Are emojicons ruining your communication skills?
From giggling monkeys to phallic vegetables, are emoticons actually making us under-emotical?
Published 05/09/2014 | 02:30
Love 'em or loathe 'em, there is no escaping emojis. And let's face it, most of us, at some point, will text the crying-with-laughter emoji when we just can't bear to type the letters 'LOL'.
But aside from a bit of ironic banter between friends, should anyone over the age of 30 actually be using an asterisks-for-eyes shock-face/sad cat/dancing senorita graphic to convey how we really feel? If we're old enough to remember the original acid house smiley face, surely we're big and ugly enough just to tell each other when we feel shocked, sad or excited using, you know, words?
But yet emojimania shows no sign of abating; it seems we can't get enough of emojis and their emoticon cousins. Take the new app, Imoji, which allows you to turn your favourite selfies into an emoji; or the soon-to-be launched emoji-only social networking site, Emojli... there has even been a World Emoji Day declared (we're looking at you, party balloons graphic). Yep, those cutesie guys are everywhere, but is that really such a bad thing? After all, they say a picture paints a thousand words. However, because it seems necessary, we've asked the experts when it's approproiate to get emotical, and when you need to use your words.
The dating scene seems the most obvious arena where emojis come into their own. A flirty wink emoji here... a cheeky smirk emoji there... According to a recent Cyperpsychology study, women are more trigger-happy then men with the emoji app - except when it comes to flirting, then men match women flirty wink for flirty wink. Ellen Fein and Sherrie Schneider, co-authors of dating self-help book The Rules, explain. "Women are typically more verbal and emotional than men, hence they use more emoticons. But men might use them to get the attention of women they want to sleep with. On the whole, emoticons are part of the instant intimacy, hook up culture."
Tom Thurlow, owner and founder of the leading dating sites www.ShagAtUni.com and www.DateAtUni.com has seen first-hand how emojis can fast-track the hook-up process for single young people.
"Emojis are great for flirting. People don't have to come out and say 'I fancy you' or 'I'd like to sleep with you'; they can use emjois to get that across. Our members definitely use emojis to their advantage, as a sort of sexually-charged language." says Tom, who adds that there is an etiquette and an order to the emojis you can use. "A cheeky wink is one that people use to get the conversation started, particularly if they are going to be flirty. But the most used ones are the purple devil. That one is the gold dust of emoji flirting as it basically means 'I'm really horny.' The love heart eyes or the kiss and the love heart emojis, you shouldn't use those too much at first as you can come across as clingy and a little bit too needy."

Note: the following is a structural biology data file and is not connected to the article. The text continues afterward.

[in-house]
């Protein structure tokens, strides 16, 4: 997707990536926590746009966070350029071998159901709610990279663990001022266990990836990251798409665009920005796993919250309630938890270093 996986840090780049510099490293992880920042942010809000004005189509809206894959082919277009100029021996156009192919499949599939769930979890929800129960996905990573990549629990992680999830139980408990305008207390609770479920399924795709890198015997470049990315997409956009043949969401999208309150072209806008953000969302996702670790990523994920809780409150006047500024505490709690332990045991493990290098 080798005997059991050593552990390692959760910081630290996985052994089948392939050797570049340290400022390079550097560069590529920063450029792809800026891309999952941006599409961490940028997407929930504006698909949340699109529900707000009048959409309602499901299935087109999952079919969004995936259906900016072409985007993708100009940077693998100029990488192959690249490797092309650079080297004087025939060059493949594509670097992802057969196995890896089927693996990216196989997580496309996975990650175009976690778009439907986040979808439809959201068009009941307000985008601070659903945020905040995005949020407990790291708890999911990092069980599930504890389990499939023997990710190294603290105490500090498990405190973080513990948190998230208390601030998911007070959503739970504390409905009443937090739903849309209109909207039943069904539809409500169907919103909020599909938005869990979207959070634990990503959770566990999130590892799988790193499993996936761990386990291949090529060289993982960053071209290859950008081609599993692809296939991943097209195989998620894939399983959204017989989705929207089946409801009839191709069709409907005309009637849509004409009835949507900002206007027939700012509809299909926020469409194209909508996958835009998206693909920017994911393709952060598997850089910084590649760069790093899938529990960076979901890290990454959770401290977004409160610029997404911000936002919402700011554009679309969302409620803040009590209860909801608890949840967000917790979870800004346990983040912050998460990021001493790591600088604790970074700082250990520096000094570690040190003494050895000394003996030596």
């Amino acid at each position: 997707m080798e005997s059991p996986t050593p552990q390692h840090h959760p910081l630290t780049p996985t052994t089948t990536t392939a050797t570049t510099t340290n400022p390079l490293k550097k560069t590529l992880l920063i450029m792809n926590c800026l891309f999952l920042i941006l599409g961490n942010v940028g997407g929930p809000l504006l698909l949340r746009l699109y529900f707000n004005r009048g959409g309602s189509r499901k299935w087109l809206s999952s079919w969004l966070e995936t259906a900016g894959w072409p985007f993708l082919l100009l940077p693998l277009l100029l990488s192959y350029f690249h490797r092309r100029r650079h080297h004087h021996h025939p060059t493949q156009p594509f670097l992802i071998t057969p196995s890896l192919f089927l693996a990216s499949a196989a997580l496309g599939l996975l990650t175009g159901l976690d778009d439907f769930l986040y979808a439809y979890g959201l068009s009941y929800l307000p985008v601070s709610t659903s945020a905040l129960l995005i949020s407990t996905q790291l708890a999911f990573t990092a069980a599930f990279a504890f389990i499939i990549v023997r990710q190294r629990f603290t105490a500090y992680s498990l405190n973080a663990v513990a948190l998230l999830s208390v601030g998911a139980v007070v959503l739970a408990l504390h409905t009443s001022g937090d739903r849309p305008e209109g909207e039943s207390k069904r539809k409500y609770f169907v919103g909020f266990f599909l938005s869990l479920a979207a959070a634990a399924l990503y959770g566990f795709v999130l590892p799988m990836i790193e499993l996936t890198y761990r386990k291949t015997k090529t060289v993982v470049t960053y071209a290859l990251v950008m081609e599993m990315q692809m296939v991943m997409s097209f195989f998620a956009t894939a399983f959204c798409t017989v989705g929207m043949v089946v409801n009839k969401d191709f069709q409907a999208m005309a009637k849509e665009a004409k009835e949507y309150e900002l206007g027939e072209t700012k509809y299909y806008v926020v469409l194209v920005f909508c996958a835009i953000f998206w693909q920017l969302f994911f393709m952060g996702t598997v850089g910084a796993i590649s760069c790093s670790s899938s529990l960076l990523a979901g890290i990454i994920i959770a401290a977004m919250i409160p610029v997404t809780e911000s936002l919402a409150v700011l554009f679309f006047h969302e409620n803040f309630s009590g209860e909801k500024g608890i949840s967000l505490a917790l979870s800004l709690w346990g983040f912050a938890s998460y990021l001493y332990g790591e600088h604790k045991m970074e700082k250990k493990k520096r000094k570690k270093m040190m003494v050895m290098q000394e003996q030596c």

But Ellen and Sherrie warn that emoticons are the dating equivalent of junk food - a lazy way of dating, without any real intimacy. "Emoticons are irrelevant to a relationship and devoid of meaning. Real emotion is conveyed in person on a date."
While many like Ellen and Sherrie regard emojis as the preserve of late-night sexts and tween flirtathons, New York couple Alex Goldmark and Liza Stark discovered the childish graphics could actually improve a proper, grown-up relationship.
In an experiment for WNYC's podcast, New Tech City, (www.wnyc.org) the couple sent each other pictures and symbols rather than words in text messages for a month - and they discovered it actually improved their emotional bond.
"Emojis made it easier to express a feeling - it's just one tap. We ended up sharing our feelings more in text message than we would have otherwise," says Alex. "There are 30 different faces in there to pick from, each one some expression like 'happy and flattered' or 'happy and embarrassed.' So it just makes it easier to convey a nuanced emotion with a tap, rather than have to be so pedantic as to type it out."
Alex adds, "The images also forced a variety into our mundane correspondence. We've been together for two years. We live together. So like most couples in our position, a huge amount of the text messages we send are logistical, 'When is dinner?', 'Can I pick up anything at the grocery store?', 'Gonna be home late'... When we had to do it with images, we did less of the logistics and more expression, there was more variety."